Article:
This is an excerpt from a new kind of project for me. Profile is a serial thriller about identity, the Internet and what happens when we trust companies to tell us what is and isn’t true. I’m going to treat the whole process – from writing through promotion – like a lean startup; more on that later.
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I huddled in the dark, under the wooden stairs leading out to the backyard, the metal of my unsheathed flash drive digging into my thigh. I could hear them in the house, opening drawers and moving furniture. They spoke to each other in a low murmur, an indistinguishable bassline while my Spotify playlists ran their course in the background, silently pushing unknown songs to my Facebook profile.
Through the clouds, an aircraft’s engines announced its descent.
I knew I would have to run. My backyard was surrounded by tall fencing on three sides, the result of neighbors jealously guarding their privacy. If I was going to make a break for it, I would need to climb over on one side, and I wasn’t sure if I could make it without drawing attention to myself.
Creaking floorboards. Inside, the men were moving from room to room. I wasn’t sure how many of them were, but it sounded like five at least: enough to keep guard while the others looked around.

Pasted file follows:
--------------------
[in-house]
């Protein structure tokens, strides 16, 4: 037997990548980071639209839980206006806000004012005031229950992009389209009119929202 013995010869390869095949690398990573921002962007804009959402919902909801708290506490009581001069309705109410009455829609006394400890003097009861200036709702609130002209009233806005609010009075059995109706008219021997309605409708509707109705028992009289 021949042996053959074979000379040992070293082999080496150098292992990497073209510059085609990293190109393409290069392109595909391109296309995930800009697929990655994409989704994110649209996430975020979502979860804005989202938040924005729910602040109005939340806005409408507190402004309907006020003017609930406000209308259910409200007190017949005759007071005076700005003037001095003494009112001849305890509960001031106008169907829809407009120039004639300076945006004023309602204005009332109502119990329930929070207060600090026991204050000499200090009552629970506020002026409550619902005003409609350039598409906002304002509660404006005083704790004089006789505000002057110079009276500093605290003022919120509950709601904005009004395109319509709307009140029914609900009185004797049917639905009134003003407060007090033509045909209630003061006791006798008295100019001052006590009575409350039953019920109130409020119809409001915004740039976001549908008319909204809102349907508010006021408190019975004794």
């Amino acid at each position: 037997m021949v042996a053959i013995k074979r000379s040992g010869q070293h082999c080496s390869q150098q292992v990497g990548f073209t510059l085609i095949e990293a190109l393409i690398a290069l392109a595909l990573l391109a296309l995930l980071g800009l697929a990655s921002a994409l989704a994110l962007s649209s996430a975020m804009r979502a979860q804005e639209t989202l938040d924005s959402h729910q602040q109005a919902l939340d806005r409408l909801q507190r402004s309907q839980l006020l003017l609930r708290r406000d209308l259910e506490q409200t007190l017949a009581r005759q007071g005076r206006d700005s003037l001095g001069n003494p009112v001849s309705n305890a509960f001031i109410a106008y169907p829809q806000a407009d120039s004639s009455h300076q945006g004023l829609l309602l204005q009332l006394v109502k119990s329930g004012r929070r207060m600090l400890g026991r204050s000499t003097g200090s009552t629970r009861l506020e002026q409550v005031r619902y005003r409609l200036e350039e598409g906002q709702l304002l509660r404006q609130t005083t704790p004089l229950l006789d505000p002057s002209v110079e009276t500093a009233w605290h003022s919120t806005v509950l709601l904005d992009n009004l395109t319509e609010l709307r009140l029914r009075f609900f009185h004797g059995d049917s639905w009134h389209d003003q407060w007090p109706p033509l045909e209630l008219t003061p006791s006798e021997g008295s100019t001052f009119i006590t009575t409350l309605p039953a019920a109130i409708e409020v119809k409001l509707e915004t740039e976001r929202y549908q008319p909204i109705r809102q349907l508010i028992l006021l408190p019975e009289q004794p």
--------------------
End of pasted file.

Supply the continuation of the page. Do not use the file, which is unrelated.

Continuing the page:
From the glimpse I’d had of them when I looked through my bedroom window and seen them marching towards my house, they were police of some kind. They weren’t uniformed, as such, but each wore an identical suit, and each of them had been reaching for something as they approached my front door. It could have been phones, or documents, or anything, but I didn’t want to risk it. Particularly now as they’d forced their way into my home.
My breath caught the reflected light from the house in front of me, hot clouds of condensation reaching out into the cold of the night. I realized I was panicking.
“He’s still here,” one of them said, his voice urgent and raised enough for me to hear. “His phone’s on the network.”
The wifi! I whipped my handset out of my pocket and pushed down the power button to turn it off. Its screen lit up the yard, turning the grass and my weeds unnatural shades of blue and orange as the men ran through the house in an avalanche of heavy footsteps, down to the back door to find me.
Quickly, I set my phone on a ten second timer, and threw it over the fence to my left as hard as I could. Panting, my heart in my throat, I scrambled past the trashcans and garden debris to the alley beside my house, flung my back against the wall, and waited.